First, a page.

up to digital manufacturing:
physical objects to which are added electrical components (cables, switches, batteries, …)
For more than 10 years, communities of people and companies interested in programming and electronics have developed technology that makes it easy to connect, control and interact with physical objects directly or even through the Internet using mobile devices such as our mobile phone. For example: Arduino or Raspberry Pi circuit boards that can be “programmed” from the computer. Thanks to the technology of “programming by blocks”, to start coding is as simple as assembling pieces of a puzzle. It can be said that technology is becoming more “inclusive”. You can “manufacture” projects with simple technology and with little money thanks to electronic components are becoming cheaper and because there are many software applications with free or open source versions. The computer and mobile devices, such as phones or tablets, have become a tool where hundreds of programs can be used to “create” and perhaps for this reason, the concept “maker” sometimes transcends the idea of creating projects with only “tangible” elements. Makers creativity sometimes need to use software apps to complete their projects. In other words, we can “manufacture” a virtual object with 3D modeling software to be printed and maybe we need also create with this object a digital film through video recording and editing.In short, we can say that a “maker” activity is always creative and it has a simple or complex project behind it.
The degree of integration of technology will depend on different factors: age, knowledge and skills on different techniques and technologies of people “maker”, type of workspace, equipment, budget, personal, professional or educational objective, etc.
Education and the maker culture Active learning ( “learning by doing”), teamworking, solving problems in a collaborative way, autonomy or creativity are being key in the new methods of learning in schools, and these elements are adjusted to the DNA of the maker movement. “Tell me, I forget. Show me, I remember. Involve me, I understand.” At present, there is a great interest to develop in the students basic and professional competences that still cost to develop in the classrooms. It is for these reasons that teachers are interested in everything that has the name “maker”, and begin to experience this type of activities, initially in the subjects related to STEAM areas: Science, Technology, Engineering, Art and Maths. But….if these activities are implemented beyond the scope of technology subjects?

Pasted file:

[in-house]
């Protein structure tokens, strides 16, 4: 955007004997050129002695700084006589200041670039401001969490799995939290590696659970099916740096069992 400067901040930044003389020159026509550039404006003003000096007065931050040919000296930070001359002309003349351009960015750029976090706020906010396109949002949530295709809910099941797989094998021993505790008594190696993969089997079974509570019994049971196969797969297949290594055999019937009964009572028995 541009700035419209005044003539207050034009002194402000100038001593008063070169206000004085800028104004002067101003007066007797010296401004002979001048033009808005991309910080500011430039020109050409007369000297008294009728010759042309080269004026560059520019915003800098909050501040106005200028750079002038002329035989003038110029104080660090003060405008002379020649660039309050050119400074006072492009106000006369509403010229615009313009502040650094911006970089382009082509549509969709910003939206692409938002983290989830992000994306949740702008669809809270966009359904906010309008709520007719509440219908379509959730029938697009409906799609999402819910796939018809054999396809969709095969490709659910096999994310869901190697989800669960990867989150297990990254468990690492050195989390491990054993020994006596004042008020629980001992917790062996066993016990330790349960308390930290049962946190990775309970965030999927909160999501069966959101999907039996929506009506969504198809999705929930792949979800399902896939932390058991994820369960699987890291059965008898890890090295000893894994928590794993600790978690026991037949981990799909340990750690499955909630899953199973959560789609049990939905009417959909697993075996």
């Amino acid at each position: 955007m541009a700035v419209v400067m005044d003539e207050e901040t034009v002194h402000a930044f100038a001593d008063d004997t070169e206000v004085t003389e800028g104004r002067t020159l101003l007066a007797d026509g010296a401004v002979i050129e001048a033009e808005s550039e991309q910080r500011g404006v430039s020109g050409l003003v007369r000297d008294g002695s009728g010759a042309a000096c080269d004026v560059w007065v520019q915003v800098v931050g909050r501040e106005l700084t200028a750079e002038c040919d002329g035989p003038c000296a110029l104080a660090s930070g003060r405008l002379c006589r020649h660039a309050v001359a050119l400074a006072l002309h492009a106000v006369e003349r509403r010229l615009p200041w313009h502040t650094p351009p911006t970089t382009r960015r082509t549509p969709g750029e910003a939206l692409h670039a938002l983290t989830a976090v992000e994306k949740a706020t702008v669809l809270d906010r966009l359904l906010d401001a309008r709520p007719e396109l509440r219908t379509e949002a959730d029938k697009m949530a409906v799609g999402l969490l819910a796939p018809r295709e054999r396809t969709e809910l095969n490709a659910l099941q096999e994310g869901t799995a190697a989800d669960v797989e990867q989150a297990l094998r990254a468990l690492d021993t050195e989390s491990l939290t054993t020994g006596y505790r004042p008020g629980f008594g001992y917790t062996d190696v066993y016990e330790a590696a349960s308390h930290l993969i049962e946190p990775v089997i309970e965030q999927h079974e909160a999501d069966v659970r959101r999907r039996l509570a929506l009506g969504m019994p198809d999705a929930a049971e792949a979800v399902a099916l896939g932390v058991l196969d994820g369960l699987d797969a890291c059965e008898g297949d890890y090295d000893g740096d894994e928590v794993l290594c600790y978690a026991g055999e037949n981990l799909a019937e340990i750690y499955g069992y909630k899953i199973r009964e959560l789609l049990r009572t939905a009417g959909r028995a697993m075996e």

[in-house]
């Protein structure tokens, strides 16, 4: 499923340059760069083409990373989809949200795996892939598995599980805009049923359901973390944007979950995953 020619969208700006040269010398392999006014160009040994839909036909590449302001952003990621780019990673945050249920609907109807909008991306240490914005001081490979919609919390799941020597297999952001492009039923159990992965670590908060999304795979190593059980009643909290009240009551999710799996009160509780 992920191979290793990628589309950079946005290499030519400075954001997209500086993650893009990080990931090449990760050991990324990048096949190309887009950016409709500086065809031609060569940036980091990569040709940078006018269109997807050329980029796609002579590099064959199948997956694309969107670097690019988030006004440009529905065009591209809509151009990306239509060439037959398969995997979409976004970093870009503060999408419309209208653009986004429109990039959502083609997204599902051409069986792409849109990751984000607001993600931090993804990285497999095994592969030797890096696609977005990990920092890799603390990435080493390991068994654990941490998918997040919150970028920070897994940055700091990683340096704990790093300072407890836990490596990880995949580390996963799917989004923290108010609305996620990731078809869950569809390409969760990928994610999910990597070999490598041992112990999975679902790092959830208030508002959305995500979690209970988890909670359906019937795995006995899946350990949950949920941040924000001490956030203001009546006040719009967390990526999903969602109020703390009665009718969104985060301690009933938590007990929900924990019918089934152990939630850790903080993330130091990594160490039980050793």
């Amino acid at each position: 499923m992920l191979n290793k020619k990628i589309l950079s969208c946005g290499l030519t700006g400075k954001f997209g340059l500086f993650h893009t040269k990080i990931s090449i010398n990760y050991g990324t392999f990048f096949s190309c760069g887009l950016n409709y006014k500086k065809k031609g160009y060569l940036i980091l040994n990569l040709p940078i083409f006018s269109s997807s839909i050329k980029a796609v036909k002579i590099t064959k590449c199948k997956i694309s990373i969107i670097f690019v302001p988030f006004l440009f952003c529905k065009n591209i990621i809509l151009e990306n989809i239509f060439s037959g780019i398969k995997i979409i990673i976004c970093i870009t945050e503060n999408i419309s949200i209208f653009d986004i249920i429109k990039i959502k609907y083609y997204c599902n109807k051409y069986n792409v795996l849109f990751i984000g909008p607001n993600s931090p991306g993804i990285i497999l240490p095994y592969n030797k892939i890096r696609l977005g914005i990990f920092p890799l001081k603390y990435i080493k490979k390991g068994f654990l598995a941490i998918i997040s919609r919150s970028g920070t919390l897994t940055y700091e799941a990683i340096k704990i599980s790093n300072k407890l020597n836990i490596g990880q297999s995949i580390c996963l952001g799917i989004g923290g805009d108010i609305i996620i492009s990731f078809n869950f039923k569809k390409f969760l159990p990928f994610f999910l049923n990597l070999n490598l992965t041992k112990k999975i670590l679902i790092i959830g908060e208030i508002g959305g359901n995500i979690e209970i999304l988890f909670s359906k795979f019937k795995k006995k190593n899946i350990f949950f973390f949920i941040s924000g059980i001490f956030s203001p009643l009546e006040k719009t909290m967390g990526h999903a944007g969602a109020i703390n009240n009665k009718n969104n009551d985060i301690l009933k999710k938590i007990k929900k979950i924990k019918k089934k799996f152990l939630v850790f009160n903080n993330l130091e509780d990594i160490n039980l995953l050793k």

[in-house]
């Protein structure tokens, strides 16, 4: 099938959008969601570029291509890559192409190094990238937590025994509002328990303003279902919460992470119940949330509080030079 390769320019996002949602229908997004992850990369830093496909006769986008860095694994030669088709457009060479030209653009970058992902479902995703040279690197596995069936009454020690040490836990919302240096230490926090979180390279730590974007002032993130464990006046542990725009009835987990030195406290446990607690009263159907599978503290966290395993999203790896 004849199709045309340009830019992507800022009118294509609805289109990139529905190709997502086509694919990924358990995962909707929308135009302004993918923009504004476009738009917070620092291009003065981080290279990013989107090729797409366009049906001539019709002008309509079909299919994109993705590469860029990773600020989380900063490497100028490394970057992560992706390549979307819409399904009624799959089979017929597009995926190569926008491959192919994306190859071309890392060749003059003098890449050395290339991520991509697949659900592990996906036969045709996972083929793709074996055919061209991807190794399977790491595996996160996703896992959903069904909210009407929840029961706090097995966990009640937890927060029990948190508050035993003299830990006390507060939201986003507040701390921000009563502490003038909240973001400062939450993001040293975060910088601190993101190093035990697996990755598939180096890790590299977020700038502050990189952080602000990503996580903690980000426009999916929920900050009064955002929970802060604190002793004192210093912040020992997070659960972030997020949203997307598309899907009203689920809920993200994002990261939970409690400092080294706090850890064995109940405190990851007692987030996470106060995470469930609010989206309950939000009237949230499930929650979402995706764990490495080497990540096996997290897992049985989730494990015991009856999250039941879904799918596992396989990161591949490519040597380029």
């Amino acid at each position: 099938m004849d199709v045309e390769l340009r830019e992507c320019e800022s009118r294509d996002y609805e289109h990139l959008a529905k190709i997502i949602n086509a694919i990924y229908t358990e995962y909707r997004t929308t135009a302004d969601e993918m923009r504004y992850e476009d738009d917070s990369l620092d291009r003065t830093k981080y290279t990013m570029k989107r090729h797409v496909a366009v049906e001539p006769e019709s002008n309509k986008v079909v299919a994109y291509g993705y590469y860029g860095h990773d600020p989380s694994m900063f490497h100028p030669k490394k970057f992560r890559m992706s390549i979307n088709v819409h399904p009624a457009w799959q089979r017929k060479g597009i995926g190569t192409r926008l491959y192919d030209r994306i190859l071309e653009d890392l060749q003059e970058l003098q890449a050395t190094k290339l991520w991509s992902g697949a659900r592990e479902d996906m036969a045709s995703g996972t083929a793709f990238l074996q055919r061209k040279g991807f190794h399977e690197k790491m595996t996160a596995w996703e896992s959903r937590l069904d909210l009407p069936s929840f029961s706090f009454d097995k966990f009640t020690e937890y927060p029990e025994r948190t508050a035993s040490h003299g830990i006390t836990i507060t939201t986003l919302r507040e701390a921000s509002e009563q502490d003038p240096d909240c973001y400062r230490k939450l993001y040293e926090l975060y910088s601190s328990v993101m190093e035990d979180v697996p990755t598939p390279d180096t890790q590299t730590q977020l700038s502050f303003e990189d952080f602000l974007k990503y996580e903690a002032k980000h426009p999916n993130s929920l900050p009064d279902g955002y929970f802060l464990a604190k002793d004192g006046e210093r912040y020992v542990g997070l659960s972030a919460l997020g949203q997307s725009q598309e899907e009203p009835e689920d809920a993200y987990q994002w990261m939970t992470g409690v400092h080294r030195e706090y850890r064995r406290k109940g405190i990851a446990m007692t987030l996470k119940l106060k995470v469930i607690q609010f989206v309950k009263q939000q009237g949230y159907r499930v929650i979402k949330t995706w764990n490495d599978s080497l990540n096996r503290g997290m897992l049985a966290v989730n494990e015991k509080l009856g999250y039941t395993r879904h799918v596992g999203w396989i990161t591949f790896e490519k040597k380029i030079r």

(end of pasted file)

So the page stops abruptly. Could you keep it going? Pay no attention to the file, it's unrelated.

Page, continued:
The Make In Class partners started to work on the first Intellectual Output: the Make In Class Competence Map.
It is an intuitive and easy to use tool useful to identify knowledge, skills and competences acquirable by students involved in maker-based activities. The main aim is to create a guiding tool to support non-expert teachers in integrating maker-based activities in their lessons.
It can be used in different scenarios and for different purposes from the achievement of specific learning outcomes to the implementation of maker based activities in the standard school curricula and the organisation of an inclusion process involving different subjects.
The partner are carrying out the first step: the Identification, comparison and analysis of the learning that takes place through maker-based activities in partner countries. During this step the partners will interview at least 5 respondents per country (teachers, experts in maker-based activities and inclusive processes for students) based on a common framework.
The data collected will be elaborated and will be the basis for the creation of the Map.
Stay tuned for more detail on the IO1 Make In Class Competence Map.
The kick off meeting was successfully held on 7-8 November 2018 in Fano (Italy). During the different sessions the participants had the opportunity to present their organisations describing the activities carried out and the added value for the project. The partners have discussed the project proposal in detail, analising the project results, the possible target groups, dissemination and administrative tasks and financial issues.
The partners focused, in particular, on the activities foreseen for the next 6 months. They discussed the most suitable methodologies and tools to produce the first Intellectual Output (IO1 Make In Class Competence Map) and the activities related to the second Project Outputs (IO2 Open Educational Resources).
In the next few months, the partners of the project will be working also on the promotion of the project in different secondary schoool teachers in order to create a comunity of interest.